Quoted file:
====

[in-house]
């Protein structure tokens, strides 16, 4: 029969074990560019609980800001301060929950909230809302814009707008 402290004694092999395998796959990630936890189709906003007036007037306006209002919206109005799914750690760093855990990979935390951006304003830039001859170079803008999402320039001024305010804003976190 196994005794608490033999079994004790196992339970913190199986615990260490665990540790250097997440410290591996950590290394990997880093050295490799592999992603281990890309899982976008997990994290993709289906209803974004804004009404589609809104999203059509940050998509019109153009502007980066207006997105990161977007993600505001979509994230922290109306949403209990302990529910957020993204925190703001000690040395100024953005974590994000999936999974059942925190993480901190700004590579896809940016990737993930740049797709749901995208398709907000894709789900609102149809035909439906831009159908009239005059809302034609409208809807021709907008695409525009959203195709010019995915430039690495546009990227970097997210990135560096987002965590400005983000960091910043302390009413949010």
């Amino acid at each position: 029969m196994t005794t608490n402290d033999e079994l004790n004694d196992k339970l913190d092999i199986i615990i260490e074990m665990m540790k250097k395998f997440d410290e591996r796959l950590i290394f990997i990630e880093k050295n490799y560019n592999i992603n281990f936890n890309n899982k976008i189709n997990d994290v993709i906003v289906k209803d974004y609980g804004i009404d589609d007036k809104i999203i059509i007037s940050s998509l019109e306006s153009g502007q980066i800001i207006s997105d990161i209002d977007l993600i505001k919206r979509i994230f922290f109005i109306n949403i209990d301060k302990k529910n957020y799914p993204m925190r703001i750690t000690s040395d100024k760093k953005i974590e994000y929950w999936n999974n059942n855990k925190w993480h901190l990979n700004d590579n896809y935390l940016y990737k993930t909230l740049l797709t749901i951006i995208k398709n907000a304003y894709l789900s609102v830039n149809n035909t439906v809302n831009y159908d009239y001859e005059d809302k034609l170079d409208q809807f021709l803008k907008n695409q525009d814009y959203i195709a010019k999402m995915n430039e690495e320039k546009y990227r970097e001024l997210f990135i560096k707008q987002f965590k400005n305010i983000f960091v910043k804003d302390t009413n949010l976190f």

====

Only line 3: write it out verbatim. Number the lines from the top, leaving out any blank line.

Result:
């Amino acid at each position: 029969m196994t005794t608490n402290d033999e079994l004790n004694d196992k339970l913190d092999i199986i615990i260490e074990m665990m540790k250097k395998f997440d410290e591996r796959l950590i290394f990997i990630e880093k050295n490799y560019n592999i992603n281990f936890n890309n899982k976008i189709n997990d994290v993709i906003v289906k209803d974004y609980g804004i009404d589609d007036k809104i999203i059509i007037s940050s998509l019109e306006s153009g502007q980066i800001i207006s997105d990161i209002d977007l993600i505001k919206r979509i994230f922290f109005i109306n949403i209990d301060k302990k529910n957020y799914p993204m925190r703001i750690t000690s040395d100024k760093k953005i974590e994000y929950w999936n999974n059942n855990k925190w993480h901190l990979n700004d590579n896809y935390l940016y990737k993930t909230l740049l797709t749901i951006i995208k398709n907000a304003y894709l789900s609102v830039n149809n035909t439906v809302n831009y159908d009239y001859e005059d809302k034609l170079d409208q809807f021709l803008k907008n695409q525009d814009y959203i195709a010019k999402m995915n430039e690495e320039k546009y990227r970097e001024l997210f990135i560096k707008q987002f965590k400005n305010i983000f960091v910043k804003d302390t009413n949010l976190f």